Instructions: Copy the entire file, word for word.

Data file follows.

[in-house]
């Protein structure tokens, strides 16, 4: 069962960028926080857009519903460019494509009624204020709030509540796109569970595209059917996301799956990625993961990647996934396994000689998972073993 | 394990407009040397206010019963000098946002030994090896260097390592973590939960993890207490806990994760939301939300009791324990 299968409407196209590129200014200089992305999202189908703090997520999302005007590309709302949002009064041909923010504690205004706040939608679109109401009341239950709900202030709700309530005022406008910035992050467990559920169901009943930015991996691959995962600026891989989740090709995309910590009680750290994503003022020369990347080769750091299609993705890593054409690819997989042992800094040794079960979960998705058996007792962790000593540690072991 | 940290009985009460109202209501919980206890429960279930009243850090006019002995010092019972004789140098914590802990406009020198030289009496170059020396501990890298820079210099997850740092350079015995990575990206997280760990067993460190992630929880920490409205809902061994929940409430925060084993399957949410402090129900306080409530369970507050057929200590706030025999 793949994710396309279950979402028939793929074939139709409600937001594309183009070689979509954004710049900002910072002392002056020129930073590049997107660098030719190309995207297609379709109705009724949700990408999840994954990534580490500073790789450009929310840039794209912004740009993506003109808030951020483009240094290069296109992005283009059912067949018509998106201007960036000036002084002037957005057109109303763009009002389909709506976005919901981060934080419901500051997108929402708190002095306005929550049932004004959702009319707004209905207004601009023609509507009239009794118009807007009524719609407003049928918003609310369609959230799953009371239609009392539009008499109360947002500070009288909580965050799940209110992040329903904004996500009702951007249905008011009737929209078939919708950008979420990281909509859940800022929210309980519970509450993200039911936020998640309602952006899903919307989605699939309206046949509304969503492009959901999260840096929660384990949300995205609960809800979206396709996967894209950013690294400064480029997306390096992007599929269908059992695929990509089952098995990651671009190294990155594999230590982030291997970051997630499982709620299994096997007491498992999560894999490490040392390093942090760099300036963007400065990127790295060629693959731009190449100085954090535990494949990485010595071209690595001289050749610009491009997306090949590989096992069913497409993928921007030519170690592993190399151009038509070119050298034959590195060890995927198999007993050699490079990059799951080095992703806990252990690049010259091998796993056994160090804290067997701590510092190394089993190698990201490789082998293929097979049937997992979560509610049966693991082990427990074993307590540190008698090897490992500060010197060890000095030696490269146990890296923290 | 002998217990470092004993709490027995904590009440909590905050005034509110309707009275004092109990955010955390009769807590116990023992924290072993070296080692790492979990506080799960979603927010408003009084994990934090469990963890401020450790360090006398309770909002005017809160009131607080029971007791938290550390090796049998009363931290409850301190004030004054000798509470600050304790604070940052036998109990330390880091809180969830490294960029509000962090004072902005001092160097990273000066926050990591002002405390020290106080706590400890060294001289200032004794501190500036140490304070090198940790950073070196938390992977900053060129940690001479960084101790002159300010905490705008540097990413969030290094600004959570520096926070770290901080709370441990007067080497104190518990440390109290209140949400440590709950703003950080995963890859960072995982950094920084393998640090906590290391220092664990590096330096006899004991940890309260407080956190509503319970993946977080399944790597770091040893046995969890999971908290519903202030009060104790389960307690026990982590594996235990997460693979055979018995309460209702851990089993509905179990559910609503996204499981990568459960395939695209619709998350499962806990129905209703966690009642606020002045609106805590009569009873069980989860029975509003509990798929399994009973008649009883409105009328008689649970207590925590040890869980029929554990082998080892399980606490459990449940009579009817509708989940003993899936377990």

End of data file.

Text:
[in-house]
């Protein structure tokens, strides 16, 4: 069962960028926080857009519903460019494509009624204020709030509540796109569970595209059917996301799956990625993961990647996934396994000689998972073993 | 394990407009040397206010019963000098946002030994090896260097390592973590939960993890207490806990994760939301939300009791324990 299968409407196209590129200014200089992305999202189908703090997520999302005007590309709302949002009064041909923010504690205004706040939608679109109401009341239950709900202030709700309530005022406008910035992050467990559920169901009943930015991996691959995962600026891989989740090709995309910590009680750290994503003022020369990347080769750091299609993705890593054409690819997989042992800094040794079960979960998705058996007792962790000593540690072991 | 940290009985009460109202209501919980206890429960279930009243850090006019002995010092019972004789140098914590802990406009020198030289009496170059020396501990890298820079210099997850740092350079015995990575990206997280760990067993460190992630929880920490409205809902061994929940409430925060084993399957949410402090129900306080409530369970507050057929200590706030025999 793949994710396309279950979402028939793929074939139709409600937001594309183009070689979509954004710049900002910072002392002056020129930073590049997107660098030719190309995207297609379709109705009724949700990408999840994954990534580490500073790789450009929310840039794209912004740009993506003109808030951020483009240094290069296109992005283009059912067949018509998106201007960036000036002084002037957005057109109303763009009002389909709506976005919901981060934080419901500051997108929402708190002095306005929550049932004004959702009319707004209905207004601009023609509507009239009794118009807007009524719609407003049928918003609310369609959230799953009371239609009392539009008499109360947002500070009288909580965050799940209110992040329903904004996500009702951007249905008011009737929209078939919708950008979420990281909509859940800022929210309980519970509450993200039911936020998640309602952006899903919307989605699939309206046949509304969503492009959901999260840096929660384990949300995205609960809800979206396709996967894209950013690294400064480029997306390096992007599929269908059992695929990509089952098995990651671009190294990155594999230590982030291997970051997630499982709620299994096997007491498992999560894999490490040392390093942090760099300036963007400065990127790295060629693959731009190449100085954090535990494949990485010595071209690595001289050749610009491009997306090949590989096992069913497409993928921007030519170690592993190399151009038509070119050298034959590195060890995927198999007993050699490079990059799951080095992703806990252990690049010259091998796993056994160090804290067997701590510092190394089993190698990201490789082998293929097979049937997992979560509610049966693991082990427990074993307590540190008698090897490992500060010197060890000095030696490269146990890296923290 | 002998217990470092004993709490027995904590009440909590905050005034509110309707009275004092109990955010955390009769807590116990023992924290072993070296080692790492979990506080799960979603927010408003009084994990934090469990963890401020450790360090006398309770909002005017809160009131607080029971007791938290550390090796049998009363931290409850301190004030004054000798509470600050304790604070940052036998109990330390880091809180969830490294960029509000962090004072902005001092160097990273000066926050990591002002405390020290106080706590400890060294001289200032004794501190500036140490304070090198940790950073070196938390992977900053060129940690001479960084101790002159300010905490705008540097990413969030290094600004959570520096926070770290901080709370441990007067080497104190518990440390109290209140949400440590709950703003950080995963890859960072995982950094920084393998640090906590290391220092664990590096330096006899004991940890309260407080956190509503319970993946977080399944790597770091040893046995969890999971908290519903202030009060104790389960307690026990982590594996235990997460693979055979018995309460209702851990089993509905179990559910609503996204499981990568459960395939695209619709998350499962806990129905209703966690009642606020002045609106805590009569009873069980989860029975509003509990798929399994009973008649009883409105009328008689649970207590925590040890869980029929554990082998080892399980606490459990449940009579009817509708989940003993899936377990």